World War I: The End and the Aftermath
One hundred years ago on this day in 1918, and just four hours ago, the guns fell silent all over the world. One of the most devastating wars in human history was over. It is estimated that 40 million soldiers and civilians were killed or wounded in the First World War. It is a day, a century later, that is still observed with solemnity and mourning around the world. In the United States, today is known as Veterans Day. In the United Kingdom and most of the British Commonwealth, Remembrance Day. In France, Armistice Day.
It has been said of the First World War that it was "the great seminal catastrophe of the twentieth century, because it led to so many further catastrophes."1 Four great empires collapsed with geopolitical consequences that endure to this day. The one remaining empire was exhausted and depleted. A world weakened by the harsh privations of war was soon swept and devastated by an outbreak of deadly influenza that killed over 50 million. And the First World War was but the precursor to the even more deadly Second World War that killed around 80 million soldiers and civilians around the world, and brought the world the unspeakable horrors of genocide on an industrial scale.
Britten's "War Requiem"
It was against this background that the great British composer Benjamin Britten wrote his magnificent "War Requiem." I first heard the "War Requiem" in 1982, when I took my grandmother to a performance held to commemorate Anzac Day, Australia's day of remembrance for the first landings at Gallipoli in 1915. For her, the First World War was still very much alive. She had lost childhood friends, as had nearly all Australian families, in a country that had suffered more casualties than the United States, with a fifteenth of the population. The man she was to later marry, my grandfather, fought in this conflict in one of the Australian regiments as did my paternal grandfather in one of the Scottish regiments, and within 50 miles of each other. I had never heard a more moving and profound musical statement about the horrors and dreadfulness of war. I have been privileged enough to hear it a number of times since then, as we all will today. There is maybe no more appropriate piece of music to commemorate the centennial of the end of the First World War than Britten’s War Requiem. It demonstrates that music can give expression to human experiences that are so profound as to be almost overwhelming, experiences that cannot be captured in words alone.
The "War Requiem" was first performed in 1962 at the newly rebuilt Coventry Cathedral in the city of Coventry in central England. Britten was commissioned to write a piece for the consecration of the new cathedral, which was built alongside the ruins of the original millennium-old structure, which was destroyed during the devastating bombing of Coventry during the Blitz in the Second World War.
Britten dedicated the piece to four close friends, three of whom were killed in the Second World War. It was a public statement of Britten's anti-war convictions and a denunciation of the wickedness and horrors of war. As an eloquent gesture of reconciliation and unity, the original soloists were to be Galina Vishnevskaya (a Russian), Peter Pears (an Englishman) and Dietrich Fischer-Dieskau (a German).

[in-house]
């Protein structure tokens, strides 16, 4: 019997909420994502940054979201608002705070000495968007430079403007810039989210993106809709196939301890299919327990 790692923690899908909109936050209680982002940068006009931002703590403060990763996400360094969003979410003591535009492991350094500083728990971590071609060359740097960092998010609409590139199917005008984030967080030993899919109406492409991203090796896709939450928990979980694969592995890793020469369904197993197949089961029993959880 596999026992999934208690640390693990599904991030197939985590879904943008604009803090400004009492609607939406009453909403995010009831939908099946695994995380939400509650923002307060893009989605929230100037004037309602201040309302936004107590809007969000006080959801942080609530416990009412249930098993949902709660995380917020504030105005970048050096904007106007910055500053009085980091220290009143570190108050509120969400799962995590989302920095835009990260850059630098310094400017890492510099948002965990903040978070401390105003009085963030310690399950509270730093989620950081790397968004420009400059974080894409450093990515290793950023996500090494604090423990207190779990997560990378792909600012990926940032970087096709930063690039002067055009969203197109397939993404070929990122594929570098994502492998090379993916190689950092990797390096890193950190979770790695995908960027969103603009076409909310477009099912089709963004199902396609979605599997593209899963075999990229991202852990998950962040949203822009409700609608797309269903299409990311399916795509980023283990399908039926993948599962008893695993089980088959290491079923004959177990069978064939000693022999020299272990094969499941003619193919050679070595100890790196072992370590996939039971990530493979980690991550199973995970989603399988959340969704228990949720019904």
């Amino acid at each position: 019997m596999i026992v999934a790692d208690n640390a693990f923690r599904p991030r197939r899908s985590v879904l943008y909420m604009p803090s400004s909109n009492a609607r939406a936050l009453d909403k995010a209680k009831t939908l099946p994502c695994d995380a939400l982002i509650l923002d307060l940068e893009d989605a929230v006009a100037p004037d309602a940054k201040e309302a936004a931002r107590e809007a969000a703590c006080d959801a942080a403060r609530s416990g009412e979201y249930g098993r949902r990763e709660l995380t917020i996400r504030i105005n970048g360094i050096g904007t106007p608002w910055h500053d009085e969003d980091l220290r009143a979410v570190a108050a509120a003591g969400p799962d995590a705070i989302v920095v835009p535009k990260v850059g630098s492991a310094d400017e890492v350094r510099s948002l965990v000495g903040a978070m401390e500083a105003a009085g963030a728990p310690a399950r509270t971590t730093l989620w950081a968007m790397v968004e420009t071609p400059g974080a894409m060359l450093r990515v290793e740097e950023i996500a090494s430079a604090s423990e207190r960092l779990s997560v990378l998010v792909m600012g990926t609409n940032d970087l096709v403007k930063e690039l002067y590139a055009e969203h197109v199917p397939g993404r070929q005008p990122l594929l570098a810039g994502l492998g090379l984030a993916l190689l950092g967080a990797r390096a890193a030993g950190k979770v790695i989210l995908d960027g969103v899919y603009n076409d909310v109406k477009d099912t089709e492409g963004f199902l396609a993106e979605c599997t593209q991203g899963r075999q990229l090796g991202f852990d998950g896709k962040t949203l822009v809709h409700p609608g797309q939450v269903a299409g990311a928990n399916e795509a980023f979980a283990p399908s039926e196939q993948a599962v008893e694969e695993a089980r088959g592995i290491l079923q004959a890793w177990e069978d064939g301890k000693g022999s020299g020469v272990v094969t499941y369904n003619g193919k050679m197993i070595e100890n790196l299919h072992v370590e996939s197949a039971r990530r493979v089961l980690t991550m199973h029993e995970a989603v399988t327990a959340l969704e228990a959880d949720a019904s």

Its connection to the First World War is through its incorporation of the deeply moving poetry of Wilfred Owen, a British soldier and poet who fought and died in the First World War. Owen was virtually unknown at his death, but has since come to be known as perhaps the greatest war poet in the English language. An officer with strong pacifist convictions, he was killed just one week before the Armistice.
Today's performance is the first event of "World War I: The End and the Aftermath," a series of events over the rest of this academic year at Indiana University designed to commemorate the centennial of the end of the First World War. It has been organized by Provost Professor Andrea Ciccarelli, dean of IU's Hutton Honors College, who also oversaw IU's series of events in the 2014-2015 academic year that marked the centennial of the war’s beginning. I also invite you to join us tomorrow afternoon at 4:00 p.m. in Franklin Hall for "A Literary Legacy of the Great War," during which I will join other IU faculty members in reading poems about the First World War by a number of great poets from around the world. We are all extremely grateful to Professor Ciccarelli and his colleagues for their outstanding efforts.
The Jacobs School of Music
The "War Requiem" is being performed in a number of venues around the world this month and this weekend, including at Coventry Cathedral, to mark the 100th anniversary of the end of the First World War. It is performed relatively rarely because of the vast resources it requires. But we are all extremely fortunate that the Jacobs School of Music has such resources, unique, perhaps, among schools of music in the United States. The outstanding musicianship of the school will be in full evidence during today’s performance and we are grateful for the efforts of the many superbly talented and dedicated musicians who are making today’s performance possible.
And now, under the direction of Betsy Burleigh, the Thomas R. Kasdorf Professor of Choral Conducting in the Jacobs School of Music, and Children's Choir director Brent Gault…Benjamin Britten's War Requiem.
1. George F. Kennan, The Decline of Bismarck's European Order: Franco-Russian Relations, 1875-1890, (Princeton University Press 1979), 3.